16 Response Options continued…
Must be exhaustive all possible answers are listed (including e.g., “other, “ “don’tknow,” etc.) On most days, what is the total amount of time you spend working on your course assignments outside of class? (IS exhaustive) (is NOT exhaustive) Less than 1 hour Less than 1 hour 1 to 2 hours to 2 hours more than 2 hours to 4 hours

17 Question Order Be attentive: Initial questions affect answers to subsequent ones. Start with easy, salient, non-threatening but necessary questions. Put more difficult or threatening questions near the end (e.g., demographic questions). Keep questions dealing with the same topic together. Do not include questions that are redundant or are not likely to be analyzed.

18 Questionnaire Format Should be: as short as possible
visually attractive and nicely reproduced spread out and uncluttered broken into logical sections when possible have clear skip patterns for contingency questions

19 Questionnaire Format continued…
Should have clear spaces for respondents to mark answers use boxes parentheses numbers to circle avoid lines to put check on The amount of space provided for responses to open-end questions will affect how much respondents write.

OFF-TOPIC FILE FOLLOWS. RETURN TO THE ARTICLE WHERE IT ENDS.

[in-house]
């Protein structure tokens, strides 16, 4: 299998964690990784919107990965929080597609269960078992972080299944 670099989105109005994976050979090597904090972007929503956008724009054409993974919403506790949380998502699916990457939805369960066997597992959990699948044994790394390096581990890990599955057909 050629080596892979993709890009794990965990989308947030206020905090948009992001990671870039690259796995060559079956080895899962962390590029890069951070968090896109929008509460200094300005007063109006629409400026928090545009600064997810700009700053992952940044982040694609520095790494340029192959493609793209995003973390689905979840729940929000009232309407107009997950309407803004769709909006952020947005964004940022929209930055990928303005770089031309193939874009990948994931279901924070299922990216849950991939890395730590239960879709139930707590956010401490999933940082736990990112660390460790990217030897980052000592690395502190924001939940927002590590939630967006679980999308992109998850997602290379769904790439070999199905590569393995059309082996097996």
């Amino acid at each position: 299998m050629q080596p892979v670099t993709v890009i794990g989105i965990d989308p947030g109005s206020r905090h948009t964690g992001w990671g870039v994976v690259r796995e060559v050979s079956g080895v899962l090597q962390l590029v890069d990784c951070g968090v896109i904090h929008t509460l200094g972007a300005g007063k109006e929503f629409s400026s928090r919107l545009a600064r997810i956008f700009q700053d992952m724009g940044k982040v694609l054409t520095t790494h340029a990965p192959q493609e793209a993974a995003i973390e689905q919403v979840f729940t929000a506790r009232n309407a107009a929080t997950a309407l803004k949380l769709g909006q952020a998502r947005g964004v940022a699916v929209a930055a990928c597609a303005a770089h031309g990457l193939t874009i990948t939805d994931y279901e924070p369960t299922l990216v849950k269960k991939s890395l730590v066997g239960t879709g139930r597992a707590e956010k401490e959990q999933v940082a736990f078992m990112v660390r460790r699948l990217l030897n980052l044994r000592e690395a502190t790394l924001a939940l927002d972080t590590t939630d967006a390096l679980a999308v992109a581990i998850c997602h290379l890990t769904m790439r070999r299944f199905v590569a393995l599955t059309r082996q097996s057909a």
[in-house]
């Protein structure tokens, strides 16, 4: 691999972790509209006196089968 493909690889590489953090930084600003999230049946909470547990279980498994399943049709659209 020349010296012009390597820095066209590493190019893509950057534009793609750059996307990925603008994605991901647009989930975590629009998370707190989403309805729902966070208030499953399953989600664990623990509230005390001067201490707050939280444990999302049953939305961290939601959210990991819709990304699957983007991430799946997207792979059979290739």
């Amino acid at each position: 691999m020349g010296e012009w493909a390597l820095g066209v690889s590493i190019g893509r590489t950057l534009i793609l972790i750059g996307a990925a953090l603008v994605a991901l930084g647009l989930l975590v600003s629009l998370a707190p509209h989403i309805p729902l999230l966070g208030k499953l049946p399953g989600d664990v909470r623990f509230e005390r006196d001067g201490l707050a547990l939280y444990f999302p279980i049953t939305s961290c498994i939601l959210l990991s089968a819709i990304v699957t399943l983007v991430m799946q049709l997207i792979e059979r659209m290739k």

20 Instructions for Questionnaire
Provide general instructions in beginning of self-administered survey Brief explanation could include: why doing survey why answers are important how to answer questions stress confidentiality (if appropriate) Provide specific instructions to questions as necessary

21 Example of Instructions
Instructions: The following questions ask about your classroom experience. Please tell us how satisfied or dissatisfied you feel with these experiences by circling one of the response options listed below each statement. There are no right or wrong answers. All replies are confidential so give your honest opinion on each of the statements. Please do not discuss your answers with other people. It is your opinion which matters. Even though it may be hard to decide, please be sure to answer all questions. Thank you for your help.